This Needs Research - II: T. SHER SINGH
Who Was The Real Rani Jind Kaur?
EDITOR’S PREFACE: We live at a time when all the tools are at our disposal to do excellent research and make serious inroads into areas of Sikh history and thought which have hitherto been neglected.
There are good men and women around the world who have dedicated their careers to Sikh Studies and have both the independence and the resources to turn their attention to important questions which remain either unanswered to date or remain vague in the fog of time.
This is the second in a new series on sikhchic.com wherein we will attempt to pose some of these questions which come to mind, hoping that those entrusted with the mantle of scholarship will then find them worthy of attention, if they aren‘t already being delved into.
We invite readers to share with us any questions or areas of interest which intrigues them as deserving new or continuing research, and also explain briefly why such fields should be explored.
Today’s question: “Who Was The Real Rani Jind Kaur?“
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Maharaja Duleep Singh’s mother and Ranjit Singh’s youngest consort, Rani Jind Kaur - popularly known as Rani Jindan - was an iconic figure who in many ways shaped Sikh history during the tumultuous decade immediately following the Sikh Emperor’s death in 1839.
The British were wary of her as they furiously schemed to annex the Sikh Kingdom by hook or by crook, and saw her as a major impediment to their plans to complete the conquest of the subcontinent.
One of the primary tactics they used to chip away at her immense influence over the Khalsa Army was to unleash their nefarious propaganda machine against her. New and self-contradictory fictions of her ancestry, her upbringing, her marriage, her paramours, etc would surface with frightening frequency in the English press and then leaked into the Punjabi countryside as rumours, to the point that Jindan’s history still remains muddied and obfuscated to this very day.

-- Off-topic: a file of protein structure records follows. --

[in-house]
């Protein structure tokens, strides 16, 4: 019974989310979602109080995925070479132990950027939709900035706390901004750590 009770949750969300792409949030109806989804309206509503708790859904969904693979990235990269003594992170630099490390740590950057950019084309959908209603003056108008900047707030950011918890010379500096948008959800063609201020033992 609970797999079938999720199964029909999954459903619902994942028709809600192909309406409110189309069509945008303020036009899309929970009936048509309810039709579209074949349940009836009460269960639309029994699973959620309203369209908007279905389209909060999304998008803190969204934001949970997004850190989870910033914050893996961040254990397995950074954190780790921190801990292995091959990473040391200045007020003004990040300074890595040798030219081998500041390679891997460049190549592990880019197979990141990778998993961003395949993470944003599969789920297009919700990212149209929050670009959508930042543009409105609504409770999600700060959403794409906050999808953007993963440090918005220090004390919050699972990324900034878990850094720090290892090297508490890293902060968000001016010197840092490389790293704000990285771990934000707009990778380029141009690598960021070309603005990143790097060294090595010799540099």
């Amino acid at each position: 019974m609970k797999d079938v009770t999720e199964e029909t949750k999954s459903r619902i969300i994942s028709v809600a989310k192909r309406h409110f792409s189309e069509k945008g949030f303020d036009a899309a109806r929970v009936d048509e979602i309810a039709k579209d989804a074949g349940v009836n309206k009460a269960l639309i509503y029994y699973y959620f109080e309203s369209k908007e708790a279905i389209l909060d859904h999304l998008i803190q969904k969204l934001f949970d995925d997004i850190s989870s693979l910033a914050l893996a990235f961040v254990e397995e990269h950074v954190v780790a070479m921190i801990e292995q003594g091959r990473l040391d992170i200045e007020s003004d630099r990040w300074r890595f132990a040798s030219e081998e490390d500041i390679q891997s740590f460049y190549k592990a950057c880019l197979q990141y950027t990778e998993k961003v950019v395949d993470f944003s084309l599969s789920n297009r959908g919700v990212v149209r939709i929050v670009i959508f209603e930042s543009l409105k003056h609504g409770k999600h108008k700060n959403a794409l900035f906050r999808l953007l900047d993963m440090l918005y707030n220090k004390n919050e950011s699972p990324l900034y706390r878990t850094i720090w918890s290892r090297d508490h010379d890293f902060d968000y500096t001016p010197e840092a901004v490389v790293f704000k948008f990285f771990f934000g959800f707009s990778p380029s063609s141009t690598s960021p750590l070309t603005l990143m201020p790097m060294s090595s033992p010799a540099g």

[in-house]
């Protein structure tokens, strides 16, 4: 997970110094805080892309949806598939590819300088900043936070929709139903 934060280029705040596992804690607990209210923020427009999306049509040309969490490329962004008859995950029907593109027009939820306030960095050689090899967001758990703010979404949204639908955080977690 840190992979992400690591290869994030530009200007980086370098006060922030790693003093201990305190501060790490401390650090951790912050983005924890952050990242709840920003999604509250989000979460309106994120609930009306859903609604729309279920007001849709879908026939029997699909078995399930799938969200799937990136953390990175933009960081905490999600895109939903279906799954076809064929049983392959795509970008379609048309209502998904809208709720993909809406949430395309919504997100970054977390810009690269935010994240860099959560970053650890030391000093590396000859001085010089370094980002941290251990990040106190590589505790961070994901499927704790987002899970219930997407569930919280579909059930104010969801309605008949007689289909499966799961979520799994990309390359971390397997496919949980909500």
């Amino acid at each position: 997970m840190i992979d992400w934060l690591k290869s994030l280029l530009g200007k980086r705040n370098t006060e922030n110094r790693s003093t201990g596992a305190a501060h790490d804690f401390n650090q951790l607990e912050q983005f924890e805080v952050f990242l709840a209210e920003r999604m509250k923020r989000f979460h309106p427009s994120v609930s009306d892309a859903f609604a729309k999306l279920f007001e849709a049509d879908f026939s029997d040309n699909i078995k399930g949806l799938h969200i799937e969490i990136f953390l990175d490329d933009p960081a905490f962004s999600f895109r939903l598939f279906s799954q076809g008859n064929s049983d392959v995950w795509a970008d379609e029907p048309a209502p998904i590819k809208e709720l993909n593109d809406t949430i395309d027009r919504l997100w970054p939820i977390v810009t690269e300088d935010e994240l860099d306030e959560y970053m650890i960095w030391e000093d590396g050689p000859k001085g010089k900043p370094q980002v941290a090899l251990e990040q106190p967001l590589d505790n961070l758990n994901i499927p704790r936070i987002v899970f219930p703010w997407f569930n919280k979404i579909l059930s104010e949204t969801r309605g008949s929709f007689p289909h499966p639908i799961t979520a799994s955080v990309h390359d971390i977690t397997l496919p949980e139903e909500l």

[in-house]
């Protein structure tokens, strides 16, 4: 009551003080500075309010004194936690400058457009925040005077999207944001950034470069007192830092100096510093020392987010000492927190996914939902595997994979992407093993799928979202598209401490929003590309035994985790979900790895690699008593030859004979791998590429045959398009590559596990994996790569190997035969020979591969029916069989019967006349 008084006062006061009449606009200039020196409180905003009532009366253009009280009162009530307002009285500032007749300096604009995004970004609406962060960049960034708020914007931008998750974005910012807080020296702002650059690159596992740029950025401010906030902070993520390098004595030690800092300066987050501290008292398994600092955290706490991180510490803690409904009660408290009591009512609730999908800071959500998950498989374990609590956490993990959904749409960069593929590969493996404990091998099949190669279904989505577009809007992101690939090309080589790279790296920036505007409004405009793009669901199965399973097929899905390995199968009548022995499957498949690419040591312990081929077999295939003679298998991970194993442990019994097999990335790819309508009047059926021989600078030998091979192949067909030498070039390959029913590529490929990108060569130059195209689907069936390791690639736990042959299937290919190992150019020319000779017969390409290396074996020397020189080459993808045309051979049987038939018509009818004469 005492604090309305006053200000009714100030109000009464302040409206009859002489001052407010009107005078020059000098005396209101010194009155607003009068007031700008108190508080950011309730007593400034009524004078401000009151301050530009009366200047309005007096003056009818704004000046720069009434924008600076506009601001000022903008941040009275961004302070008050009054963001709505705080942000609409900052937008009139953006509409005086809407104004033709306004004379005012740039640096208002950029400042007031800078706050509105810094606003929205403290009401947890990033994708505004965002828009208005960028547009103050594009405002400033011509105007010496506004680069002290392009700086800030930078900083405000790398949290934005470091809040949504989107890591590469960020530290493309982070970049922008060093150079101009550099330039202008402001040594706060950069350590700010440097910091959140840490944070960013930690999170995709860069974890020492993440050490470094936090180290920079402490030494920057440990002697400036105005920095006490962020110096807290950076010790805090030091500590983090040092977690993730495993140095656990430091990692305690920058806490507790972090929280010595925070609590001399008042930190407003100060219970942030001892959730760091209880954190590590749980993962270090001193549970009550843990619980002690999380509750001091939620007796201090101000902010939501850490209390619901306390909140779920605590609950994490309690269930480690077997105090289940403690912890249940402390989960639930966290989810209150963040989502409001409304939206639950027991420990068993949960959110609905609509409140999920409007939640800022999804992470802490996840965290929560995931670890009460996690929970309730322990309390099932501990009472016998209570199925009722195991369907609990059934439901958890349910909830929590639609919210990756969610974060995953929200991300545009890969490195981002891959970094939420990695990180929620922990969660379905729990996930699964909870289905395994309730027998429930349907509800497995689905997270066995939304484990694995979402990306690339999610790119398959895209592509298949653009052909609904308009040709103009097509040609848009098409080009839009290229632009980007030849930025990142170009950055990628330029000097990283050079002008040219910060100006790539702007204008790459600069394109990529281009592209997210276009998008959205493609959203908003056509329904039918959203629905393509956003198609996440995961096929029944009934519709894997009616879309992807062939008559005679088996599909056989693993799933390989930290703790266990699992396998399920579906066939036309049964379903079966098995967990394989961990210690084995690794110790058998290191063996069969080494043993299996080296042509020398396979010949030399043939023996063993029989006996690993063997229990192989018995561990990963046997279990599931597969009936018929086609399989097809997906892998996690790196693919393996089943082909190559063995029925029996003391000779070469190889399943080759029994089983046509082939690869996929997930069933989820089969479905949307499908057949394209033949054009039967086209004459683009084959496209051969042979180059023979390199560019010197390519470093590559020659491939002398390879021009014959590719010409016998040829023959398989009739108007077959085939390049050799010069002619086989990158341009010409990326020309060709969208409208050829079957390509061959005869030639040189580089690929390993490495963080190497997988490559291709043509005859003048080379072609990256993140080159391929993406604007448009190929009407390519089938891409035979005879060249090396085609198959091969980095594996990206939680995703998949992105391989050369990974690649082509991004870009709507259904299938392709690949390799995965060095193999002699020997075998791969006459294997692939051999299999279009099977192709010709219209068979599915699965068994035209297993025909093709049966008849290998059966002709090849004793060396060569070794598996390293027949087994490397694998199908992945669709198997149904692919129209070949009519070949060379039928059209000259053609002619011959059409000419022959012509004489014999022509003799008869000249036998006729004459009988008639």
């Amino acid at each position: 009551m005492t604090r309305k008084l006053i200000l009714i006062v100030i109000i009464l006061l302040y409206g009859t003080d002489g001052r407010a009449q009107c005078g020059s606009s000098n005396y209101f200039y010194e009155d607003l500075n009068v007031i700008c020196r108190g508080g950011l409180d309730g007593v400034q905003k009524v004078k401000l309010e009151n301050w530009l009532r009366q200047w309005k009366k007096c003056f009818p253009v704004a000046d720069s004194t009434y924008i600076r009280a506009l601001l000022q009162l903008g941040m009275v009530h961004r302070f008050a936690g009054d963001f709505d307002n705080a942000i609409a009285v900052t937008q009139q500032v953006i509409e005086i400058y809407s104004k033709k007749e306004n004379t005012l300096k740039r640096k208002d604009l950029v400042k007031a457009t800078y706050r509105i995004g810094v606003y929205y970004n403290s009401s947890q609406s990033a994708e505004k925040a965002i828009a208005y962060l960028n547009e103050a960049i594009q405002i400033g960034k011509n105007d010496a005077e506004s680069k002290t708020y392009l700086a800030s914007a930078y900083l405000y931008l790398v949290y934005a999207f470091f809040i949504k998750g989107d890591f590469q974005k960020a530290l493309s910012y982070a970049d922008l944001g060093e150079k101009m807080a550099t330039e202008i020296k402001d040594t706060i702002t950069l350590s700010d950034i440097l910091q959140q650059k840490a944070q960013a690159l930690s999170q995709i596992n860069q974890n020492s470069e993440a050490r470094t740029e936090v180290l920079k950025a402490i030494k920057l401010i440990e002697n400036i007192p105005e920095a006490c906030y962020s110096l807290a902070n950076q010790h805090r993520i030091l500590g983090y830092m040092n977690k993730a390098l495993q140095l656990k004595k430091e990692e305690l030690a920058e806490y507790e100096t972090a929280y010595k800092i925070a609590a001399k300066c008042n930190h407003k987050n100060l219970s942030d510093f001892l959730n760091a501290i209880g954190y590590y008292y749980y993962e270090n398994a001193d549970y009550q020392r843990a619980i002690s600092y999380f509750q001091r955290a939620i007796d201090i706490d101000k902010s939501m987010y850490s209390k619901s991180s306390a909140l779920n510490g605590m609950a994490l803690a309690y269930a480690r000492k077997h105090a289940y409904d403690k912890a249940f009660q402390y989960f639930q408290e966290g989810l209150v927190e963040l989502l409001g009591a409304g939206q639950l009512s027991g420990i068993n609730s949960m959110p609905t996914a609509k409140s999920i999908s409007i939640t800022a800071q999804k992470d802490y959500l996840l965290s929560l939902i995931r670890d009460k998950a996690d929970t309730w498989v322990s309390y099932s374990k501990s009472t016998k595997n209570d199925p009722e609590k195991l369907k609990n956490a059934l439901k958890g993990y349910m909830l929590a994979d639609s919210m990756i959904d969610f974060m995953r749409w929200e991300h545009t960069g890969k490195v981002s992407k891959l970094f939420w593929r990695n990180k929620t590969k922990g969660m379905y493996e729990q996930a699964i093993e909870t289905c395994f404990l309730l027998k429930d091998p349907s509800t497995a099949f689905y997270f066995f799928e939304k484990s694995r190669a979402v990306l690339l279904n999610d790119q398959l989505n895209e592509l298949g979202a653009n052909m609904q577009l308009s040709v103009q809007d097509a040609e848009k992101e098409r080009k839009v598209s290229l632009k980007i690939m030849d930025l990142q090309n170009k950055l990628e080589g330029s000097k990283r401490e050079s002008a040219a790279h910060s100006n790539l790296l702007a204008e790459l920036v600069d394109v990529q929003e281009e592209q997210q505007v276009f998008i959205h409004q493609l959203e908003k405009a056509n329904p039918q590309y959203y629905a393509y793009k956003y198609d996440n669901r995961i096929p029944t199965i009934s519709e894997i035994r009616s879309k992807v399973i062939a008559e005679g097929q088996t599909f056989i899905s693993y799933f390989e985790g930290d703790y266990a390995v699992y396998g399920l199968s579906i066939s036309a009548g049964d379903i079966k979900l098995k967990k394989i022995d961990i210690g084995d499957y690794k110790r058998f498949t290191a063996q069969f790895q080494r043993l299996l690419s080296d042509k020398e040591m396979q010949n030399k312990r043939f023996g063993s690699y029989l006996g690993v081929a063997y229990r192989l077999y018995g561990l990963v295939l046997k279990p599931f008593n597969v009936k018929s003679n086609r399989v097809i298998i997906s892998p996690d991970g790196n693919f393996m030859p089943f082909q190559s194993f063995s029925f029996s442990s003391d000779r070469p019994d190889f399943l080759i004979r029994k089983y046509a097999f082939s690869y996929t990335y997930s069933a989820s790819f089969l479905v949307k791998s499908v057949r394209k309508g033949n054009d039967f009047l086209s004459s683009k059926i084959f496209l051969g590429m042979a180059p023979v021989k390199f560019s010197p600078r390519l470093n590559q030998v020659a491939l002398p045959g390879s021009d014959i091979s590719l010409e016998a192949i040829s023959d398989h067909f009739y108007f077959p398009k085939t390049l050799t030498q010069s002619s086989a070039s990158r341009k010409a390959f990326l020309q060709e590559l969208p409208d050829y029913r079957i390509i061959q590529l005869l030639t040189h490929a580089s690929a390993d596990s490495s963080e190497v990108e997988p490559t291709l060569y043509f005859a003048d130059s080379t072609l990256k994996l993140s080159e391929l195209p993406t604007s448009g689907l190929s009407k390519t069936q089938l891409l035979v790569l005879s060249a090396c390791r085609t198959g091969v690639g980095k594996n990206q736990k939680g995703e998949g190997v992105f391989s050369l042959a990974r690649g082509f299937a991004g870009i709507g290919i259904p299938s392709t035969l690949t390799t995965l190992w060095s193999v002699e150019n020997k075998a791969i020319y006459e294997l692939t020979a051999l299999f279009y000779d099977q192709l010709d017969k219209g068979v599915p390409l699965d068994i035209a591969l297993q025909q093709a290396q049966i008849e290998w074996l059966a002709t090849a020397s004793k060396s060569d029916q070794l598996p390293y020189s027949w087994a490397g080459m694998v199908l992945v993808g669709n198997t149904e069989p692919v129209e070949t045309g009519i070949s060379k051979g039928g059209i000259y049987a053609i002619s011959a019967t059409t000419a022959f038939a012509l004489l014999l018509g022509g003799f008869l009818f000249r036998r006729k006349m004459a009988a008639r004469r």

We still do not have a definitive biography of this extraordinary woman; those that have been published in India, both in Punjabi and English, are grossly inadequate and shed little light on the factual details of her life and accomplishments.
It is time proper and original research was done on her life and an authoritative biography was published on a woman widely known for her fierce intellect, legendary beauty, street smarts, political acumen and stamina, and her ability to handle a kingdom in turmoil, all of which were seen as a mountain of a hurdle for the insatiable ambitions of yet another foreign occupier bent upon extending its empire.
To fully understand the watershed post-Ranjit Singh period, we need to fathom Jind Kaur’s role and the trajectory of her tragic life which concluded with her untimely and premature death in London, England in 1863.
Her life and times will give us a unique insight into ourselves ... our past, our present, and our future.
December 15, 2016
Conversation about this article
1: Ajit Singh (Brampton, Ontario, Canada), December 16, 2016, 5:50 PM.
T. Sher Singh ji: You have mentioned only the recent history of Sikhs that has gone foggy and inaccurate. However, there were so many distorters throughout our history from the very beginning. We have so many fictitious Bala Saakhis and Suraj Prakash and what not. We even have a controversy over the exact date of the parkask day of Guru Nanak Sahib. Majority of the the so called intellectuals employed in the universities in Punjab are copy cats or biased and incompetent to conduct any real research. There are many questions that need to be posed and answered, only if there are unbiased, independent and objective researchers. I too have my fair share of questions.
2: Inderpreet Singh (Chandigarh, Punjab), December 17, 2016, 1:01 PM.
Priya Kaur Atwal is doing a PhD in History at Oxford University on Maharani Jind Kaur.
3: Raj (Canada), December 28, 2016, 3:14 PM.
Sardar Sangat Singh is so right. Most of our history recording is foggy and you cannot rely on research done in India due to politico-religious interference. We can only hope that the next generation of researchers can focus on these issues outside India. Even the guidance in our religious affairs will have to come from outside India. Prime example is, Pal Singh Purewal who worked painstakingly to create a standardized Sikh Calendar, only to be dismissed by Sikh puppets heavily influenced by non-Sikhs (Hindutva crowd) within India.